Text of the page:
• By The Financial District


Police in Myanmar’s biggest city fired tear gas Monday at defiant crowds who returned to the streets to protest last month’s coup, despite reports that security forces had killed at least 18 people a day earlier, the Associated Press (AP) reported.

The protesters in Yangon were chased as they tried to gather at their usual meeting spot at the Hledan Center intersection. Demonstrators scattered and sought in vain to rinse the irritating gas from their eyes, but later regrouped.

But UN Secretary-General Antonio Guterres called the use of lethal force against peaceful protesters and arbitrary arrests “unacceptable,” said U.N. spokesperson Stephane Dujarric.

“Words of condemnation are necessary and welcome but insufficient. The world must act. We must all act,” the U.N.’s independent expert on human rights in Myanmar, Tom Andrews, said in a separate statement.

The army has leveled several charges against Myanmar leader Aung San Suu Kyi — an apparent effort by the military to provide a legal veneer for her detention and potentially to bar her from running in the election the junta has promised to hold in one year.

On Monday, Suu Kyi made a court appearance via videoconference and was charged with two more offenses, her lawyer Khin Maung Zaw told reporters. Accused of inciting unrest, she was charged under a law that dates from British colonial days and has long been criticized as a vaguely defined catch-all statute that inhibits freedom of expression.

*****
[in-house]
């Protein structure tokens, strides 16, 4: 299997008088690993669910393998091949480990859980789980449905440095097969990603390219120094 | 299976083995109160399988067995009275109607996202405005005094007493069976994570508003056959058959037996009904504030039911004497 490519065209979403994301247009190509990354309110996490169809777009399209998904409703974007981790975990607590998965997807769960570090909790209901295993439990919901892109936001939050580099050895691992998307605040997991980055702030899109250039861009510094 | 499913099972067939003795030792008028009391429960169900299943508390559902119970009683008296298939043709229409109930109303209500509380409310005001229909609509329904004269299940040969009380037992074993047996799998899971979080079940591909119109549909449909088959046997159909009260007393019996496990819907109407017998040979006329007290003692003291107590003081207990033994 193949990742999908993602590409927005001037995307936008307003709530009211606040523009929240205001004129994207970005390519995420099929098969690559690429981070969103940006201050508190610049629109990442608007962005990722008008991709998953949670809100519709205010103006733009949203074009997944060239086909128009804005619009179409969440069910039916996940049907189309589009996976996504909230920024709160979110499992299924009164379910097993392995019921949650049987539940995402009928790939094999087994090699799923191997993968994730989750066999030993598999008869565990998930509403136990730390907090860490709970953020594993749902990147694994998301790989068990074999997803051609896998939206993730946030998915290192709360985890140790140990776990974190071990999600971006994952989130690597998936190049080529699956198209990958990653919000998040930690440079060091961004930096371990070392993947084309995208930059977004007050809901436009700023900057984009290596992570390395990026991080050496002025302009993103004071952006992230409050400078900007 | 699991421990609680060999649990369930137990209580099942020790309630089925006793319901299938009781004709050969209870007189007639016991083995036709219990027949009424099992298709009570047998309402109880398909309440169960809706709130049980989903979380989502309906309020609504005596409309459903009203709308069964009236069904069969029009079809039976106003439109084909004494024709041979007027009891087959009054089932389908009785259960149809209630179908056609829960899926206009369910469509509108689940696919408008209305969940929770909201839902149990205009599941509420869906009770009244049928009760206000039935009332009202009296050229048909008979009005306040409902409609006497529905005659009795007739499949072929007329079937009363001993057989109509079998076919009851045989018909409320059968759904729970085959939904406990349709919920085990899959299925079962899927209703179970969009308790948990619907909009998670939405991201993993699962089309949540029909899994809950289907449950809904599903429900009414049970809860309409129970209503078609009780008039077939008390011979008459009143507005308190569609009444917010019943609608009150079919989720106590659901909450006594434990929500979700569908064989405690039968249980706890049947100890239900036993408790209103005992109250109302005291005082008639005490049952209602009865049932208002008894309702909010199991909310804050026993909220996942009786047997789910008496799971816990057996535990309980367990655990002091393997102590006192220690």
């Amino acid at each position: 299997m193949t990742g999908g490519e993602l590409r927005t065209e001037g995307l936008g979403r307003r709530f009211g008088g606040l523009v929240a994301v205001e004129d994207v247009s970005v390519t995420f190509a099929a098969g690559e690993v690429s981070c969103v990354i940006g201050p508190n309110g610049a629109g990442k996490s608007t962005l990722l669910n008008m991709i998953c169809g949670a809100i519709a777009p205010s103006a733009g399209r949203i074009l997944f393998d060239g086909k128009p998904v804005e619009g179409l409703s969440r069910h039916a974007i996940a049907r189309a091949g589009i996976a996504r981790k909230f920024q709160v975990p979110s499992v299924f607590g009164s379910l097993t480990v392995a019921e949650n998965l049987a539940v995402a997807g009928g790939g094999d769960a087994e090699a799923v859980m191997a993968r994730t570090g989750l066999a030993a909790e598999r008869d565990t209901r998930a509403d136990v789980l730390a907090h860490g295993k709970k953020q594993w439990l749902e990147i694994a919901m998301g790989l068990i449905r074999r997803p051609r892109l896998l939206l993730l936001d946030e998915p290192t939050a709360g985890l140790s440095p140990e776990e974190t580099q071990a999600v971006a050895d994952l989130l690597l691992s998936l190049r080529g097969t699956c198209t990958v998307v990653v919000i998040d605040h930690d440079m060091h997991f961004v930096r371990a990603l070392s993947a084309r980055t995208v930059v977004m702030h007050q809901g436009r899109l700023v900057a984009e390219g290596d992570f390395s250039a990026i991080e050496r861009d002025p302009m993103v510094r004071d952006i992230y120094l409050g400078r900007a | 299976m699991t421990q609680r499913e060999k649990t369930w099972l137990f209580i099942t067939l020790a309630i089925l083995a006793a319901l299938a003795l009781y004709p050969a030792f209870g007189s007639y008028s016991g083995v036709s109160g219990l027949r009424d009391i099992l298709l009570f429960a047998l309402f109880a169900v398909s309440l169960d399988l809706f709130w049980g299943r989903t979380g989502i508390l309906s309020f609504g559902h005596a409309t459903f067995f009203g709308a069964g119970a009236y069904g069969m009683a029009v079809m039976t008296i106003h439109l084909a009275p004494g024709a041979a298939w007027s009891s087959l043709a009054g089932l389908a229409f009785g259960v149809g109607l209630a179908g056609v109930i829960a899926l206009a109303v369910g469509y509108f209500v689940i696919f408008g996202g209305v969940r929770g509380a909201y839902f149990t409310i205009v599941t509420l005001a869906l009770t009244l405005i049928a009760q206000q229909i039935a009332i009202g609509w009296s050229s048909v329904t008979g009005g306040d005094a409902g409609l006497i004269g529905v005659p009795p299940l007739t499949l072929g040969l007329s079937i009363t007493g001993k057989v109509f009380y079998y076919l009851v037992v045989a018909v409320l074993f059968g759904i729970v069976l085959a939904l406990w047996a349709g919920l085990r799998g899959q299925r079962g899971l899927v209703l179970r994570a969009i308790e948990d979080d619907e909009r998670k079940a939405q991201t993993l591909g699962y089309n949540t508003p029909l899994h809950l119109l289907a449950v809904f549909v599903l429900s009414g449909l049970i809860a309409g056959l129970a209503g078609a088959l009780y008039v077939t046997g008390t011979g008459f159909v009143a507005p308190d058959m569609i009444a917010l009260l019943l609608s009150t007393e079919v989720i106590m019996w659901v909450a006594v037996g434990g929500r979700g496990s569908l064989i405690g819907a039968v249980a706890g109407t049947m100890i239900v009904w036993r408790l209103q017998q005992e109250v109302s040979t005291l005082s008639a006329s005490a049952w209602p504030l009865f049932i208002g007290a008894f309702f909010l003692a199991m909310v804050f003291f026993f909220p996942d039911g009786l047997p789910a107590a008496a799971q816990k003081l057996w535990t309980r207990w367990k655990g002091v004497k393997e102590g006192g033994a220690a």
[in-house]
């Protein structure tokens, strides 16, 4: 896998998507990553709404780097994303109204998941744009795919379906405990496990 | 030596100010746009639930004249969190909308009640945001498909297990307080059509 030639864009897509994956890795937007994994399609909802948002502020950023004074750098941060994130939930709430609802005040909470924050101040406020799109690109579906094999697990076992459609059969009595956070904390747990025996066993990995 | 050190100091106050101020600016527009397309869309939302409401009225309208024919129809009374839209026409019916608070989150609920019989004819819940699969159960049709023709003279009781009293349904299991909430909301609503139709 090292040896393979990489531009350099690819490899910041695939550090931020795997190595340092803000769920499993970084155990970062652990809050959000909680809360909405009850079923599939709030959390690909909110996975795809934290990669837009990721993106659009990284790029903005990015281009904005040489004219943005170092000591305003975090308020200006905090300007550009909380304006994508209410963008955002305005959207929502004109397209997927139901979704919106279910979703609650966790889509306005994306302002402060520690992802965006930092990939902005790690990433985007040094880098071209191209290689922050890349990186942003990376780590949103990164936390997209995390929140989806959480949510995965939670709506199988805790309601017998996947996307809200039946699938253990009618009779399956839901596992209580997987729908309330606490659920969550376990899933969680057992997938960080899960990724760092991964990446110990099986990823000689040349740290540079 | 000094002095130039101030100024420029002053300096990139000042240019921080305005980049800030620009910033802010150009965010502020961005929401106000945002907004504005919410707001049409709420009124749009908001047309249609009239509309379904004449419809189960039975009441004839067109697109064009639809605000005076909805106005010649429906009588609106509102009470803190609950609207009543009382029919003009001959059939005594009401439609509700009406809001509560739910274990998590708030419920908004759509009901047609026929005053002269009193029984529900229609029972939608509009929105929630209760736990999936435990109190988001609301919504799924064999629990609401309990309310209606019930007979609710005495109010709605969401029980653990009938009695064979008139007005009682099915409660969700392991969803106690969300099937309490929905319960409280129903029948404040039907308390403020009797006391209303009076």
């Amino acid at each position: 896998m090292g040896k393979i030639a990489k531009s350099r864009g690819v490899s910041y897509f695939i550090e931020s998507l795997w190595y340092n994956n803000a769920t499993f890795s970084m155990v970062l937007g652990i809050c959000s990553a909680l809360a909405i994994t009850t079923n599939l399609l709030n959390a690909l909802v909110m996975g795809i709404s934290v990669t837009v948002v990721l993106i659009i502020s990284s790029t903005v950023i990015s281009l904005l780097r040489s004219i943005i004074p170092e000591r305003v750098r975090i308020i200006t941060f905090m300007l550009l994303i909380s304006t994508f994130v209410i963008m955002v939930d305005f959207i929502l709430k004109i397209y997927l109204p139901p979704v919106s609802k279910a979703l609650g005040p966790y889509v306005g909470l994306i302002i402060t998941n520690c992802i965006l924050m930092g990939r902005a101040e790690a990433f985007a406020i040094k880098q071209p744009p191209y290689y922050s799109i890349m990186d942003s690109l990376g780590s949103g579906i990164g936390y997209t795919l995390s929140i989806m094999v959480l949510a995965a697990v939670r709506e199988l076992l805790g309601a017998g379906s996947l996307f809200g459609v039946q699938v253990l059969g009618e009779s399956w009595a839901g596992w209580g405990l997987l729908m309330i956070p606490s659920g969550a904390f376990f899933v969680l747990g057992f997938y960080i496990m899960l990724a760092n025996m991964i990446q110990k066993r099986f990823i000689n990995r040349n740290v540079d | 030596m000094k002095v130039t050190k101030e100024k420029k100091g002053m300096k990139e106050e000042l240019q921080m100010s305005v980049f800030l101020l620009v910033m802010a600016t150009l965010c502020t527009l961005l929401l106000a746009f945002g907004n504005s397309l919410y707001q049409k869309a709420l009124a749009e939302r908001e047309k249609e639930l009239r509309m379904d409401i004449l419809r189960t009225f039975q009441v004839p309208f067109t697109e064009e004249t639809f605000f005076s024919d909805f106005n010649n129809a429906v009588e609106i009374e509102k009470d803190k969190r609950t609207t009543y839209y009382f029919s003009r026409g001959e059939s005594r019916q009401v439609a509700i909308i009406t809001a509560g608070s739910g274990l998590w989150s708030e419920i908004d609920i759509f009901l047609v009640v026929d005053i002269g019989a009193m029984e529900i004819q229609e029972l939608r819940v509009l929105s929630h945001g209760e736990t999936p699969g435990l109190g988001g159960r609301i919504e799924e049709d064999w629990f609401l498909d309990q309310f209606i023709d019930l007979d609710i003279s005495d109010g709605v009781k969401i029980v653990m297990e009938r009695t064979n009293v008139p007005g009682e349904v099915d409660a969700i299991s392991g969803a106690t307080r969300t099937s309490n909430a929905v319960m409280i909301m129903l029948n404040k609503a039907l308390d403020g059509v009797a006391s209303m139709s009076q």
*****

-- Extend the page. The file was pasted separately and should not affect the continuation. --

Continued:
That charge carries a maximum sentence of two years in prison. The other charge from Monday carries a one-year sentence. Following her detention on the day of the coup, the 75-year-old Suu Kyi was initially held at her residence in the capital of Naypyitaw, but members of her National League for Democracy party now say they don’t know where she is.

Among the arrests made Sunday, the independent Assistance Association for Political Prisoners was able to identify about 270 people, bringing to 1,132 the total number of people the group has confirmed has been arrested, charged or sentenced since the coup.

Thein Zaw, an AP journalist, was taken into police custody on Saturday morning while providing news coverage of the protests.

He remains in police custody. The AP called for his immediate release.

“Independent journalists must be allowed to freely and safely report the news without fear of retribution. AP decries in the strongest terms the arbitrary detention of Thein Zaw,” said Ian Phillips, the AP’s vice president for international news.

According to information collected by the Assistance Association for Political Prisoners and local media reports, at least seven other journalists were detained over the weekend — all of whom work for local media. At least another 13 have been detained since the coup.


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